9. Hi All, It has come to the attention of some that DMAC 12 Rev 1 – Safe diving distance from seismic operations is not providing the adequate protection required. Attached. DMAC 12 calls for a risk assessment at distances of 10km. However there have been reports from divers that they are being affected by Seismic noise as much as 23km to 27km away. Obviously the guns are getting larger and more sophisticated and as the majority of the seismic surveys are carried out independently of the operators they are not prepared to supply other than basic information. What is needed is for DMAC to update their guidance should it become evident that modern firing methods are presenting a hazard Have any divers or diving supervisors had to abort a dive due to seismic noise where the vessel has been more than 10km away. Reply to diveatderek@aol.com or leave a message on the forum privately or publically as I am collating any evidence. Regards Derek Moore DMAC12.pdf
  10. This Youtube footage shows the rescue of a diver whose umbilical parted during a DP run off by the vessel in 2012 and was left on the job. Fortunately he lived thanks to the efforts of his dive team and the high Partial Pressure of Oxygen in his bailout cylinders combined with the cold water which most likely caused his body to shut down to conserve heat and consequently the production of CO2. He recovered fully. https://www.youtube.com/watch?v=x4dcxL-b-l0
  11. The Youtube Link shows what happens when you fit the wrong threaded valve to a cylinder. Fortunately no one was killed but 2 were injured. https://www.youtube.com/watch?v=6KbFYgsOSmo&feature=youtu.be
  12. National Offshore Petroleum Safety and Environmental Management Authority (NOPSEMA) revealed a recent incident where a vessel lost position while diving activities were being conducted approximately 130 metres from a hydrocarbon facility offshore Western Australia. According to the report, the loss of position was caused by a deactivation of the forward/aft automatic positioning function by unintentionally deselecting the ‘surge’ button on the DP (Dynamic Position) console located on the bridge which then deactivated the ‘auto position’ mode. The deselection was thought to have occurred by the placement of a notepad on the side of the console. The vessel drifted off location by over 40 metres and this drift was initially noticed by a diver when his umbilical started to become taut. Once the DPO (Dynamic Position Operator) became aware of the excursion, the ‘auto position’ mode was reactivated causing the vessel to stop moving and remain in position. During this time, the diver had followed his umbilical, moved clear of any obstacles, and walked with the vessel, said NOPSEMA in its safety alert. A loss of position during diving could cause diver fatalities if their umbilicals or other equipment becomes entangled or snagged on subsea infrastructure during the excursion. A loss of position whilst working in close proximity to a hydrocarbon facility could also potentially cause a collision, leading to a loss of hydrocarbon containment and subsequent fire or explosion. In both cases the consequences could involve multiple fatalities. NOPSEMA’s investigation identified that the auto DP mode buttons (Surge, Sway and Yaw) were located in the left hand corner of the console next to desk space commonly used for completing DP related checklists and logs. Consequently, these buttons were susceptible to accidental activation by personnel. The inspectors found that although the incident arose by an accidental and unknowing double press of a button by the DPO, the design of the DP system allowed a human error to escalate this act into a dangerous occurrence by neither requiring any positive confirmation of deactivation of ‘auto position’ mode nor providing any alarm that required acknowledgment that ‘auto position’ mode had been de‐activated. The situation was exacerbated and recovery impeded as deselecting the ‘surge’ button automatically deactivates the excursion alarms in that axis and the DP display was no longer providing useful feedback in terms of the loss of position event as the excursion rings started to track with the vessels movement. If either of the controls identified above were in place, it is unlikely the incident would have escalated to a loss of position event. In order to rectify the issue the operator, with assistance from the manufacturer, are currently upgrading the control systems software to provide a separate dialogue box confirmation requirement when deactivating the ‘auto position’ mode. Source: NOPSEMA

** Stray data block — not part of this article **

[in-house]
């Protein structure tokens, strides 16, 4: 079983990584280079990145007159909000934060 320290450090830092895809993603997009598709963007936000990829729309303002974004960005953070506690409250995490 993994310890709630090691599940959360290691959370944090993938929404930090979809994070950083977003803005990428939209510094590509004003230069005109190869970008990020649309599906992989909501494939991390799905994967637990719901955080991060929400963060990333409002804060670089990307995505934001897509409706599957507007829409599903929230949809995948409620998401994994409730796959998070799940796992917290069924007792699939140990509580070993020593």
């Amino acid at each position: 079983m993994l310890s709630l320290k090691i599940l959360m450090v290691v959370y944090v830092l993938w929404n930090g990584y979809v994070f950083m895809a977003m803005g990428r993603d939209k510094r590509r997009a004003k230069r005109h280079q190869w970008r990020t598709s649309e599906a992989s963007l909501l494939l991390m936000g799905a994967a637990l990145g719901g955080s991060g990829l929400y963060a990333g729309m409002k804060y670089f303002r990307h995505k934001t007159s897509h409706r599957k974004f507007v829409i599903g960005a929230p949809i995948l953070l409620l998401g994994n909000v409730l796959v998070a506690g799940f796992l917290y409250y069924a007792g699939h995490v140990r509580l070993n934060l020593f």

13. See Attached file IOGP safety alert number 275.docx
  14. Your correct Mark, the larger ones are around 16 tons with a max speed of 6 knots in calm waters, against a head wind and tide it's going no where. However the Mi-26 (Russian chopper) can lift is 19,99 Tons (44,090 lb) http://www.businessinsider.com/russia-mi-26-helicopter-llft-biggest-2014-5?IR=T
  15. I Have a copy which is 46mb PDF file so I'll send if you PM me with your email address